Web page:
"It was a gathering of wizards, with blue sky to crown it. Our futures were woven around these memories: the valedictory images of Harvard's standards in silk hanging from all the oaks and elms, every tree festooned with great medieval gonfalons and banners bearing the heraldic devices of the various Houses and professional schools. They passed softly overhead, like the gentle hands of Providence above those so blessed.

For over three hundred years the first to appear were the Sheriffs of Middlesex and Suffolk counties, in flowing purple and red robes, carrying long wooden staves. The lead Sheriff bore a great silver miter, swaying ponderously like a saint at the Dead Sea. This bright and elevated spectacle - under my new eyes - was underlain with the tragic world at large: the twisted warrens of baked mud huts and earthen floors, flies and beggars and lepers, benighted little brothels, the unheeded shrieks in brutish, filthy rooms.

Presently the Harvard faculties came, with robes of many colors and the silken borders of their alma matres. Little girls with blue ribbons were frolicking by the procession, with garlands of roses in their hair, waiving to them. As the faculty noticed and waved back, their humanity truly shone."

"Both women were holding hands - tightly, like lovers - something I had never seen in them before. Their expressions were identical, as if they were the Hetaerae, high courtesans of ancient Greece, about to entertain a deux."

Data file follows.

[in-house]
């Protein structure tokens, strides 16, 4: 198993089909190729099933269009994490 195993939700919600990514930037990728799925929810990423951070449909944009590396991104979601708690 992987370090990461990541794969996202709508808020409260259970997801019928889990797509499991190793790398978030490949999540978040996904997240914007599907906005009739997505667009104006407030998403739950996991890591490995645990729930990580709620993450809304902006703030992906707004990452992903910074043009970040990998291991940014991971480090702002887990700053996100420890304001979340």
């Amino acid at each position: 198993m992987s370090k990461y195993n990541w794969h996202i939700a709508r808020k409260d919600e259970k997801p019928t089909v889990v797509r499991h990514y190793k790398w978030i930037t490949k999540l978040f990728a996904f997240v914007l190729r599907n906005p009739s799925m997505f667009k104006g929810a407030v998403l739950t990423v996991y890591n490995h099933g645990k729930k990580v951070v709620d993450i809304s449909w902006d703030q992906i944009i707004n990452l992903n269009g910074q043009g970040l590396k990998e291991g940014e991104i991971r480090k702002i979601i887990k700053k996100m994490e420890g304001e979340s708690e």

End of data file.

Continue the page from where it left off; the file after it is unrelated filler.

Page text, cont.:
"There were no farewells from the two women, no smiles. The cab pulled away as I looked back at them. They stood with a flawless, trained posture, hands together in prayer, as if their nakedness for endless mornings had been covered only by humble robes. Their images grew smaller. Even now, I see their eyes."

Chapter Twenty-Eight

Paris, Basel, Mazar-i-Sharif, Bangkok, and - finally - Wamego, Kansas

"It is the ocean of you I remember most, when we joined our breath in the universal pattern, and I first saw your rapturous face and heard your wanton cries of delight. Now that you know the truth of me, and I of you, how can we ever be with another?"

"The edge of this page, and the end of this letter, is like a heartless amnesia that can never be filled. I must stop for now. I know, I know."

"In Kansas this day, where the wind has turned a point or two northward. Rain and cloud swirl like smoke over the missile silo. The research subject's lack of veracity troubles me. His girl is forlorn, with a mask of false laughter, and deserted by good sense. The clouds are changing too rapidly, like a secret storm.

Do you know of the Angel of Mons? In the Great War, after weeks of shelling and countless deaths in the trenches of Mons, Belgium, the British were in retreat, the sky shot through with blood and light. Many witnesses saw an angel in the sky, guiding the boys home. These clouds are like that - the Angel of Mons.

Know that all women were only shadows of you. Know that I go wrinkled before you, to prepare heaven. Know that you were always my sweet moon craft, the gift of the Risen Lord.

It is too late to discipline the heart. In loving triumph, I send you the secret formula for - the chemistry of tears."